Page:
The Benefits of a Private Life
Lately I’ve been thinking a lot about the deep life and the private life. As you may know, I got rid of social media a while back and have been immensely happy with that decision ever since.
One aspect of quitting social media that I find a lot of value in is the taking back of one’s private life. I don’t think I was ever an over-sharer on Facebook or Twitter when I still used those services, but certainly I shared a lot as everyone with such accounts does.
But what are the benefits, if any, of all that sharing? I’m not sure. Certainly the argument can be made, more for Facebook, that sharing important life milestones and what not can help you stay connected to your family and friends. But I’m not convinced by that argument because it seems better to me to actually reach out to those people that you want to share news with. This strengthens the relationship on two fronts: one, you’ve personally reached out to that person so you’re directly continuing the relationship; and two, you’re sharing some news with them that involves them in your life, again serving to strengthen the relationship.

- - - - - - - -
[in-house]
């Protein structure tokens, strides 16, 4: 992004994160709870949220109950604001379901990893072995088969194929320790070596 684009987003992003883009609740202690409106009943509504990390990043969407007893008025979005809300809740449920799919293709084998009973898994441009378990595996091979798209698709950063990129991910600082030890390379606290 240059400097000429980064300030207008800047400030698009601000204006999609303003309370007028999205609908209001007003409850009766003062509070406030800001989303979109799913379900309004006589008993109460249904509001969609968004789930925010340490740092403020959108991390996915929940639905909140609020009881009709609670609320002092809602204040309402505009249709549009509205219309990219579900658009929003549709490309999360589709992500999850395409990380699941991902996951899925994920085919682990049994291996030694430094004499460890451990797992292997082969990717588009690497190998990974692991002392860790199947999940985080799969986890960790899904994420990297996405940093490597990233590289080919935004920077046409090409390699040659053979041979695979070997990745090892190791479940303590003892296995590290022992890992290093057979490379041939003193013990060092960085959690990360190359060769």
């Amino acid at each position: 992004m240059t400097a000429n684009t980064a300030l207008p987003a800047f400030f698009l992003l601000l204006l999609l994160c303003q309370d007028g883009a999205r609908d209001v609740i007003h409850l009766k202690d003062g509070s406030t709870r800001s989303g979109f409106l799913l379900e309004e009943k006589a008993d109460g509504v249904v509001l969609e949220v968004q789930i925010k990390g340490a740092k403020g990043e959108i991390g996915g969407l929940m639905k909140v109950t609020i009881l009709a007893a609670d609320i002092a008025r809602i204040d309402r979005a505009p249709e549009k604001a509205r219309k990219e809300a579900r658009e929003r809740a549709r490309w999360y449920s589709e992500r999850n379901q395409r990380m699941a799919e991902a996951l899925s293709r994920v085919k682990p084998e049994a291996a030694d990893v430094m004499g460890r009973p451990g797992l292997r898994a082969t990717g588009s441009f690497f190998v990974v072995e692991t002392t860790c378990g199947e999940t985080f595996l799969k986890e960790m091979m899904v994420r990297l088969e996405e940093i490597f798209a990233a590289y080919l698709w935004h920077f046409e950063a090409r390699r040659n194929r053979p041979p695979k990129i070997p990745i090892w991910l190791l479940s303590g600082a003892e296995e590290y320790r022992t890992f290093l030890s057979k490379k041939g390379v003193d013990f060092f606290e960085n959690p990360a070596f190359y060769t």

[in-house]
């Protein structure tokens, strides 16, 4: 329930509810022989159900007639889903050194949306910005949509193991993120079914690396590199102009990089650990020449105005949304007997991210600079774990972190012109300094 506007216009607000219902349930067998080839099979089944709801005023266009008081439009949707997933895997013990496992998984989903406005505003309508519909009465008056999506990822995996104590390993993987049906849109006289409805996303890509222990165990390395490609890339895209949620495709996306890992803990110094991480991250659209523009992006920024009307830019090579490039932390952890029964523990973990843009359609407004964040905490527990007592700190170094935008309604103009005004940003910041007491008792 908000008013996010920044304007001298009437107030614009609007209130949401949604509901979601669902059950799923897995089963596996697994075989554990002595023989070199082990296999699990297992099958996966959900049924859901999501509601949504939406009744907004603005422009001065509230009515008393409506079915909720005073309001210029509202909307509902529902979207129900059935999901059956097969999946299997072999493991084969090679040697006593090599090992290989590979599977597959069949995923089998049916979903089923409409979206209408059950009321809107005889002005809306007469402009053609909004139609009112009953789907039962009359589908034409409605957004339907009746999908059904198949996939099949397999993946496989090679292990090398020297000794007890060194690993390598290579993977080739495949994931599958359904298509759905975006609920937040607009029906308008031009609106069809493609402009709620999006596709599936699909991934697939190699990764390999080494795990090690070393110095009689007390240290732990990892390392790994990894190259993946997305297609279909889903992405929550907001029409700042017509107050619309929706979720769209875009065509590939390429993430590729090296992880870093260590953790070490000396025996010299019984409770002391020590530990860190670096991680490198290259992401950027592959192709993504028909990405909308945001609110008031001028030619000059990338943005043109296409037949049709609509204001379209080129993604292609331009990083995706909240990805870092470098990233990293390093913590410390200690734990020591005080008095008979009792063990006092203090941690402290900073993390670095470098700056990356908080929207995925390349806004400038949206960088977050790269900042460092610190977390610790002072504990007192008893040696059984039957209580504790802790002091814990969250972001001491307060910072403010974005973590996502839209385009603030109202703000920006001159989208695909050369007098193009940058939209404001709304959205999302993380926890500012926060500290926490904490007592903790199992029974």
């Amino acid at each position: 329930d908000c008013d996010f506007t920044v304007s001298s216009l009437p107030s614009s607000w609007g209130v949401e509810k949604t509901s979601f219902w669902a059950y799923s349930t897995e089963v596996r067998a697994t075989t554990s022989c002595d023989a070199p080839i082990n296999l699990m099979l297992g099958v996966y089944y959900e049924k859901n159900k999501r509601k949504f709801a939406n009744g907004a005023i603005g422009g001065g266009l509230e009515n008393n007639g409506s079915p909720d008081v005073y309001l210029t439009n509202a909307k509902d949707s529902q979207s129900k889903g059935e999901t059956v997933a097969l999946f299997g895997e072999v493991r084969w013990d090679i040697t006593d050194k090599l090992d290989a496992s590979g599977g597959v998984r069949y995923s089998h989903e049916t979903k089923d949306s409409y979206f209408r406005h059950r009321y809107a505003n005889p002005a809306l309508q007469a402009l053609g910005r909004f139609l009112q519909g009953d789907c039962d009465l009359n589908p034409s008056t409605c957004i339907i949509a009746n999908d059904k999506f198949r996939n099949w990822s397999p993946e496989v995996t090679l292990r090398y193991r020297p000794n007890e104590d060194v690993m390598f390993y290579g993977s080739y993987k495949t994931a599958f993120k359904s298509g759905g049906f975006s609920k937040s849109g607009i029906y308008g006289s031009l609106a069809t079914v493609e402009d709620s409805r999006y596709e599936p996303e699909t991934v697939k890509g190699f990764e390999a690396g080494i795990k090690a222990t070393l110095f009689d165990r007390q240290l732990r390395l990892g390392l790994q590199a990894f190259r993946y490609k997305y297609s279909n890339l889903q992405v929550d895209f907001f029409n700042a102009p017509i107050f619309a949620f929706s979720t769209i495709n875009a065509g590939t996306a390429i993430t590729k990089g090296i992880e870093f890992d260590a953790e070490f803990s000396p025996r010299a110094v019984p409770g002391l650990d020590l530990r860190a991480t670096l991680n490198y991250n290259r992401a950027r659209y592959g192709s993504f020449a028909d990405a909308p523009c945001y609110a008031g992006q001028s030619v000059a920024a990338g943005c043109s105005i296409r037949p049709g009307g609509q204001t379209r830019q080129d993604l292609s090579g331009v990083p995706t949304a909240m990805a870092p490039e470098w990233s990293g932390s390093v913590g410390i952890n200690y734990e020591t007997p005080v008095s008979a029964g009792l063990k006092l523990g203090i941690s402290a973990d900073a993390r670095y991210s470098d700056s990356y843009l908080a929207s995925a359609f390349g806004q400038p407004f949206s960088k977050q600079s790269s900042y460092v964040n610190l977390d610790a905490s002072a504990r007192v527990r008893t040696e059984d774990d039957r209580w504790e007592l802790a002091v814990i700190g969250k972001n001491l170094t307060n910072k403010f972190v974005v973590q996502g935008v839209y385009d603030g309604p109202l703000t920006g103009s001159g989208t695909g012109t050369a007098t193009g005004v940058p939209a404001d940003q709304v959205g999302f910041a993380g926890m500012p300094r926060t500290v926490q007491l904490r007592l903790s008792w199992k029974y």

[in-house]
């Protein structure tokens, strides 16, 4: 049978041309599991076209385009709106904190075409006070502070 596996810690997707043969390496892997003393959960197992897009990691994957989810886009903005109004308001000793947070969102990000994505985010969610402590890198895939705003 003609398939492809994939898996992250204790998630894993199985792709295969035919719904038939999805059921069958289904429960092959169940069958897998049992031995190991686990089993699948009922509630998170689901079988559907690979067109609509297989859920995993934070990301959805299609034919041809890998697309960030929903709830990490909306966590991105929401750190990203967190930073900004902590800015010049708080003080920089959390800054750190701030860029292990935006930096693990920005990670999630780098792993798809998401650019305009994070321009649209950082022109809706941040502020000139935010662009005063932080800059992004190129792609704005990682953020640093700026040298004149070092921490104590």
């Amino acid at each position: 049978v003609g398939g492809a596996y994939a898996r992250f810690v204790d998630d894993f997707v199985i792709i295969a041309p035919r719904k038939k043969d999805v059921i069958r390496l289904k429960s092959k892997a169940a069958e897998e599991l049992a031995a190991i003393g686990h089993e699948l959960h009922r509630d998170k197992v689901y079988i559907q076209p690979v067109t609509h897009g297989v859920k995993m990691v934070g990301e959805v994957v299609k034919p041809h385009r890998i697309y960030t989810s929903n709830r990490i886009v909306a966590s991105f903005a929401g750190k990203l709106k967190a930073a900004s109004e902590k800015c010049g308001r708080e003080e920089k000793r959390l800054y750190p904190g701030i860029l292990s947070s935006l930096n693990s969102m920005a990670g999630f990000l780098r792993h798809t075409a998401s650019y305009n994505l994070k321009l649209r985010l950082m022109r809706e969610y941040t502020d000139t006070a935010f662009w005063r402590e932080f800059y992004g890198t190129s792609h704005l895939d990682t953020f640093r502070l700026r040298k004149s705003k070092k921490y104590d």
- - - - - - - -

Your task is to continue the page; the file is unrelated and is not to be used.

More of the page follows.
Posting some happy news to your whole network might seem like a great idea, and make you feel great when you get all those likes and comments underneath the post, but it seems to me something is lost in the personal conversations and relationships that you’re now no longer having with people.
So maintaining family ties and friendships are one benefit, I think, of not sharing too much on social media, and instead actively taking back control of your life/private life.
Another associated benefit is simply having a private life that not everyone knows about. And I don’t just mean in the “Thank God there are no embarrassing pictures or videos of me on the Internet,” way. Rather, I mean cultivating family and friendships such that those are the people who really know you, that you share your ups and downs with, and who are your support network through good times and bad. Not even a million followers could ever substitute for that real human interaction. And not even a million followers could ever give you the quiet satisfaction of being a whole person in that way.
It’s hard to describe that feeling. Perhaps it’s something like not being constantly eroded by sharing so much of yourself on social media, and instead keeping yourself to yourself. Keeping yourself whole and intact and not giving yourself away just for a couple of likes and clicks. It’s something like that.
Of course, this is not to say that talking about your life publicly is always a bad thing, for example if you’re being interviewed or something like that. Just that there’s a tangible benefit to maintaining a bulwark around your life that is just for you and your friends and your family.
Anyhoo, these are just some of my latest musings on this subject.
That’s all for now!